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How to spot a fake vape cartridge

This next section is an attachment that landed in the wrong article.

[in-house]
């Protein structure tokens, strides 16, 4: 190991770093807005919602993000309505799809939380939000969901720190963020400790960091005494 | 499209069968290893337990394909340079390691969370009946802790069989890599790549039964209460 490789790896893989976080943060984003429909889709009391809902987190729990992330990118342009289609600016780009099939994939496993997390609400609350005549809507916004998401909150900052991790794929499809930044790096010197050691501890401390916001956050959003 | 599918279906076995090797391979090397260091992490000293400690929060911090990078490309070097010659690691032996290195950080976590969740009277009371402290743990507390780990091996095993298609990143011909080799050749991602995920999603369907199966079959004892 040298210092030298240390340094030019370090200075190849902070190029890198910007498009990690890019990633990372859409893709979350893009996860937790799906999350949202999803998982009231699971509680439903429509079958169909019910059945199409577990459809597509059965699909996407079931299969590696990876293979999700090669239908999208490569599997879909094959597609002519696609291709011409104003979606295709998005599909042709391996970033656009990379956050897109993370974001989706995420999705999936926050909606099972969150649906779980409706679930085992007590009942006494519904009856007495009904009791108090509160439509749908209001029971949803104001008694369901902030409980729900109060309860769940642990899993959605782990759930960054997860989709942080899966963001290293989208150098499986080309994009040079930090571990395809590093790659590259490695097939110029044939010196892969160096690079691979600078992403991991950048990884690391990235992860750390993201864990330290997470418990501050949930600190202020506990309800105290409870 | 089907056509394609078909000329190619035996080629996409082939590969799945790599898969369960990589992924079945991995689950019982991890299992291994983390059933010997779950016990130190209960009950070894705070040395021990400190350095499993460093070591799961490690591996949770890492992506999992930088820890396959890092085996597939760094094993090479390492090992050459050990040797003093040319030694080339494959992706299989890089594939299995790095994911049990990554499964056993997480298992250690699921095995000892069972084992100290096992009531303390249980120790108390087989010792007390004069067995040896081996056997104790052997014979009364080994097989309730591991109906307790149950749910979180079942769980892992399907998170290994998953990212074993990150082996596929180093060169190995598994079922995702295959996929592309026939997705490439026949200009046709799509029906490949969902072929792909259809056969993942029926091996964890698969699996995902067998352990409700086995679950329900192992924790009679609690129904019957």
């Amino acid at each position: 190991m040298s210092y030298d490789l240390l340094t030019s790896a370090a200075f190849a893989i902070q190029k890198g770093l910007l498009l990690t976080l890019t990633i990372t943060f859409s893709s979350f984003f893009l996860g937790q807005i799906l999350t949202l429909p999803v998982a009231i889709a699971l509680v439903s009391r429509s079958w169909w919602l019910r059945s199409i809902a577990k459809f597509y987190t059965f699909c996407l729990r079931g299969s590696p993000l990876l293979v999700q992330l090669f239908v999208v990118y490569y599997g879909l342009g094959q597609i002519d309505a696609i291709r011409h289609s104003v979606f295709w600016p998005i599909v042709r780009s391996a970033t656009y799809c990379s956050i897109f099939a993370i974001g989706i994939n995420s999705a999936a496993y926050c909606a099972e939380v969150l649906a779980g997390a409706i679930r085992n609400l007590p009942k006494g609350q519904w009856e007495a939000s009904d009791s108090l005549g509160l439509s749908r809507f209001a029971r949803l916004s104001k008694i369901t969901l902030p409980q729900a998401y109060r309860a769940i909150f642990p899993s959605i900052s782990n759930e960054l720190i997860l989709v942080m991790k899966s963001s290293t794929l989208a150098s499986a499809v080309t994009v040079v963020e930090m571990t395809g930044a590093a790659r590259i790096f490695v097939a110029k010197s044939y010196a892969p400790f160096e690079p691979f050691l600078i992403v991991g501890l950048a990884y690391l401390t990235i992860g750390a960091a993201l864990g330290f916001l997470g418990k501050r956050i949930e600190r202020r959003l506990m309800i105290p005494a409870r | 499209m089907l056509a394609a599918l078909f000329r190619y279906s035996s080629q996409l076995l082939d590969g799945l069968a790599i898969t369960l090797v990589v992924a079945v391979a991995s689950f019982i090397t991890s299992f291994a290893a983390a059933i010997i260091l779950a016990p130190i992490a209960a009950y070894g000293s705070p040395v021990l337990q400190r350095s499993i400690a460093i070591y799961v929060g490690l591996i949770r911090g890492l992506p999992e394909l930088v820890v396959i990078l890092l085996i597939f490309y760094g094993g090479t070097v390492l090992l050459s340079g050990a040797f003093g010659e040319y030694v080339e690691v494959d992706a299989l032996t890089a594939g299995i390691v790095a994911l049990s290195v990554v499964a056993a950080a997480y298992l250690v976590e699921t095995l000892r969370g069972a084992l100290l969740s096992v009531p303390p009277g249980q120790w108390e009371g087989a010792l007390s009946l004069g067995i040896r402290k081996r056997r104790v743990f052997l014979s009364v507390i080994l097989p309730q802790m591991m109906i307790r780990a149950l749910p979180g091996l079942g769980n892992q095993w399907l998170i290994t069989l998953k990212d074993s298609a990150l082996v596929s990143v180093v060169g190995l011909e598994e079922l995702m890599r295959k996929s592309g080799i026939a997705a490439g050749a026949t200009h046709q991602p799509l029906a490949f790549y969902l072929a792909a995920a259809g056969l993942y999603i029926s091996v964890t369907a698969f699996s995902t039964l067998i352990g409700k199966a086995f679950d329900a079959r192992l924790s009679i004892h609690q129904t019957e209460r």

One way to spot the real item: Look for state-mandated packaging icons like California’s THC warning sign. If the labeling doesn’t match the required packaging standards, that’s an indication that the product might have come from an illicit manufacturer, and isn’t subject to the state’s purity and potency safeguards. That’s not foolproof, though. The fake Cookies package, above right, also contains the California THC warning sign. Jason Guillory, marketing director for NUG, a California-based cannabis company, advises consumers to look for other marks of authenticity as well. “Most certified carts contain manufacturer stamps,” he says. You can check your favorite cart brands to see if they have a stamp that distinguishes them from fake copycat products. You might also find additional help from brands that add QR codes, which can be scanned for verifying information. Look at the ingredients Many vape tanks contain diluents such as propylene glycol, vegetable glycerin, medium-chain triglycerides (MCT) oil. These oils are sometimes added to give cannabis extract a more liquid consistency so they vape more easily, or to simply make the product less expensive by adding cheaper ingredients. These cutting agents, particularly a new thickener called Vitamin E acetate (also known as tocopheryl-acetate) are currently under investigation as a potential cause of the sudden breakout of vaping related illnesses. California Department of Public Health officials state that the cause of these illnesses are still not known, but avoiding these diluents might be a good precaution to take while things are being sorted out. Experts have had concerns about them for a long time. “Honestly, it’s been my biggest concern about the vapor cartridges from the very beginning,” explains Samantha Miller, chief science officer and founder of cannabis testing lab Pure Analytics. “You’re turning that material into super tiny droplets and then inhaling them deep into your lungs. I started to wonder aren’t people’s alveoli just laminating shut from this? Apparently they are.” Related Amid vape pen lung disease deaths: What exactly is vitamin E oil? Diluents: Legal, but maybe not healthy Miller has begun offering vitamin E acetate testing through Pure Analytics for those who request it, but currently all of these diluents are still legal in the regulated cannabis market—if listed on the label as an ingredient—and testing for them isn’t required by state law. Miller warns in particular that CBD pens (which many think of as especially safe) are always made with diluents because CBD is crystalline and needs to be suspended in something to be vapable. While the jury is still out on which, if any, of these diluents are problematic, those who want to be cautious should avoid them entirely. This doesn’t mean giving up on all vape pens. Some, like those designed by Miller for the brand Dosist, along with pens from brands like Jetty or Nug, are made from 100% cannabis-derived extracts. Some brands even carry out additional testing as part of their brand promise. At Jetty, Luna Stower, director of marketing and business development, explains the company “goes above and beyond the legal requirements for testing, by screening our products three times for potency, pesticides, heavy metals, molds, and other foreign contaminants.” Know your brands Now is not the time to experiment with new or unknown brands. Seek out well-known brands with good safety records and protocols. “Stick to major brands,” suggests Miller. “Look for brands that have been in existence for a number of years, that have an established reputation, and had a significant presence on social media,” suggests Miller. These brands have a reputation to uphold and are under particular scrutiny from the BCC. Unlike new brands or those in the illicit market, they can’t just “cut and run”—putting dangerous substances in their tanks, wholesaling them to unsuspecting retailers, and then disappearing when things go wrong. You can look up brand license numbers on the BCC’s website as well. Check the lab results Licensed brands provide test results to retailers, so ask your budtender for the product’s COA (certificate of analysis). Some illicit market brands may fake lab results with fraudulent photoshopped COA’s. Licensed dispensaries should always check these but enforcement may be spotty, so some buyers could be fooled into thinking fake COA’s are legitimate, and put illicit market products in regulated shops. Still, you can always check with the lab the product was tested at to confirm the results are real. Do the math Look for red flags on test results, as well. Do the numbers add up? Are there any particularly low THC percentages? According to Miller, anything below 60% THC in a vape cartridge is likely cut with some other material. Exceptionally high numbers like 99.9% THC should also be approached with suspicion. Trust your instincts Beyond all these suggestions, if you think something is off with your tank, trust your instincts and stop using it. As Stower points out: “Most of these diluents are tasteless, odorless, and colorless, which makes them almost impossible to detect without lab analysis.” Taste or smell alone often won’t alert you, but sometimes it will. If something smells or tastes wrong, don’t take the risk. Switch to rosin, sift, or flower Of course, if you really want to play it safe, stay away from tanks and distillate right now. There are so many alternative types of extract you can enjoy. Solventless options like rosin, live rosin, and dry sift are fantastic options because they aren’t processed with any harsh chemicals. Of course, you can always go back to good old fashioned flower. For those outside of California, these same basic suggestions apply—but you may have different state regulations on packaging or different ways of confirming someone is a licensee. Check with your state’s cannabis program to learn more about these details. How to survive the street market Given that four of every five cannabis dollars spent in California is on illicit market products, and many outside of regulated states don’t have easy access to cannabis, we also have a few suggestions for those still buying cannabis from the street.